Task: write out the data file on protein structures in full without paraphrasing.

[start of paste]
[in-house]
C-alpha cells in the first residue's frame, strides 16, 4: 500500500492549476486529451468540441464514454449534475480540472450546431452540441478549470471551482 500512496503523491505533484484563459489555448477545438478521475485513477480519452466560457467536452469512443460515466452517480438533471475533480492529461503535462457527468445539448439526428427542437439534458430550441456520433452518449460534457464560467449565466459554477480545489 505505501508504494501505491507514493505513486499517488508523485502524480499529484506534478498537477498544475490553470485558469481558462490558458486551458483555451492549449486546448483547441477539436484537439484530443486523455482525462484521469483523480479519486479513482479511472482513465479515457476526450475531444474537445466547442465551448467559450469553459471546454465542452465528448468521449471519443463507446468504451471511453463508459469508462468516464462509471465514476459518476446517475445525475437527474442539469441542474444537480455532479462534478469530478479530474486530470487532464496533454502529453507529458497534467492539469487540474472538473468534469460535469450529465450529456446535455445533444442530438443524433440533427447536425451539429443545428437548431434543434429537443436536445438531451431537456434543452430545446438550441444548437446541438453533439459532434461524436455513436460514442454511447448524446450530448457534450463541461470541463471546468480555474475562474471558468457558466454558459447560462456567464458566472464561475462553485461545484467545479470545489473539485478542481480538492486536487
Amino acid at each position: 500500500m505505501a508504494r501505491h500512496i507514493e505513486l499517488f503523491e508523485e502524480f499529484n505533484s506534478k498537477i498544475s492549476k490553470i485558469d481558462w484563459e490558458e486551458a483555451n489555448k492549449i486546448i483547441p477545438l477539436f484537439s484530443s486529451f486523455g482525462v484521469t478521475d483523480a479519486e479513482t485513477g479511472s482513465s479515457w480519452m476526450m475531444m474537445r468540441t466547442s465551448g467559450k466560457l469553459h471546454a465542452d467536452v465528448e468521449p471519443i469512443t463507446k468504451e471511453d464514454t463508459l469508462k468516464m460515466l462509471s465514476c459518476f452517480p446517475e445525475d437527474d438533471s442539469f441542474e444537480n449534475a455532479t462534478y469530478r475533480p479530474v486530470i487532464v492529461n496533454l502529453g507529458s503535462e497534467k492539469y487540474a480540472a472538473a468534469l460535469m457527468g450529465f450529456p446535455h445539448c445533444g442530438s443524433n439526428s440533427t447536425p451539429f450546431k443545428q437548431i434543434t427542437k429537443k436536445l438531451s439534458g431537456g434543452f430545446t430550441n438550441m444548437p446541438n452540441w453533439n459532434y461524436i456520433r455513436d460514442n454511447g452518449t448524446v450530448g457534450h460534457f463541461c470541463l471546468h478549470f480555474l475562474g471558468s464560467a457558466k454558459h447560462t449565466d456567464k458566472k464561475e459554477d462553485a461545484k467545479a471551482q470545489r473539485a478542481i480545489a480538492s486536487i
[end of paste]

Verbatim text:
[in-house]
C-alpha cells in the first residue's frame, strides 16, 4: 500500500492549476486529451468540441464514454449534475480540472450546431452540441478549470471551482 500512496503523491505533484484563459489555448477545438478521475485513477480519452466560457467536452469512443460515466452517480438533471475533480492529461503535462457527468445539448439526428427542437439534458430550441456520433452518449460534457464560467449565466459554477480545489 505505501508504494501505491507514493505513486499517488508523485502524480499529484506534478498537477498544475490553470485558469481558462490558458486551458483555451492549449486546448483547441477539436484537439484530443486523455482525462484521469483523480479519486479513482479511472482513465479515457476526450475531444474537445466547442465551448467559450469553459471546454465542452465528448468521449471519443463507446468504451471511453463508459469508462468516464462509471465514476459518476446517475445525475437527474442539469441542474444537480455532479462534478469530478479530474486530470487532464496533454502529453507529458497534467492539469487540474472538473468534469460535469450529465450529456446535455445533444442530438443524433440533427447536425451539429443545428437548431434543434429537443436536445438531451431537456434543452430545446438550441444548437446541438453533439459532434461524436455513436460514442454511447448524446450530448457534450463541461470541463471546468480555474475562474471558468457558466454558459447560462456567464458566472464561475462553485461545484467545479470545489473539485478542481480538492486536487
Amino acid at each position: 500500500m505505501a508504494r501505491h500512496i507514493e505513486l499517488f503523491e508523485e502524480f499529484n505533484s506534478k498537477i498544475s492549476k490553470i485558469d481558462w484563459e490558458e486551458a483555451n489555448k492549449i486546448i483547441p477545438l477539436f484537439s484530443s486529451f486523455g482525462v484521469t478521475d483523480a479519486e479513482t485513477g479511472s482513465s479515457w480519452m476526450m475531444m474537445r468540441t466547442s465551448g467559450k466560457l469553459h471546454a465542452d467536452v465528448e468521449p471519443i469512443t463507446k468504451e471511453d464514454t463508459l469508462k468516464m460515466l462509471s465514476c459518476f452517480p446517475e445525475d437527474d438533471s442539469f441542474e444537480n449534475a455532479t462534478y469530478r475533480p479530474v486530470i487532464v492529461n496533454l502529453g507529458s503535462e497534467k492539469y487540474a480540472a472538473a468534469l460535469m457527468g450529465f450529456p446535455h445539448c445533444g442530438s443524433n439526428s440533427t447536425p451539429f450546431k443545428q437548431i434543434t427542437k429537443k436536445l438531451s439534458g431537456g434543452f430545446t430550441n438550441m444548437p446541438n452540441w453533439n459532434y461524436i456520433r455513436d460514442n454511447g452518449t448524446v450530448g457534450h460534457f463541461c470541463l471546468h478549470f480555474l475562474g471558468s464560467a457558466k454558459h447560462t449565466d456567464k458566472k464561475e459554477d462553485a461545484k467545479a471551482q470545489r473539485a478542481i480545489a480538492s486536487i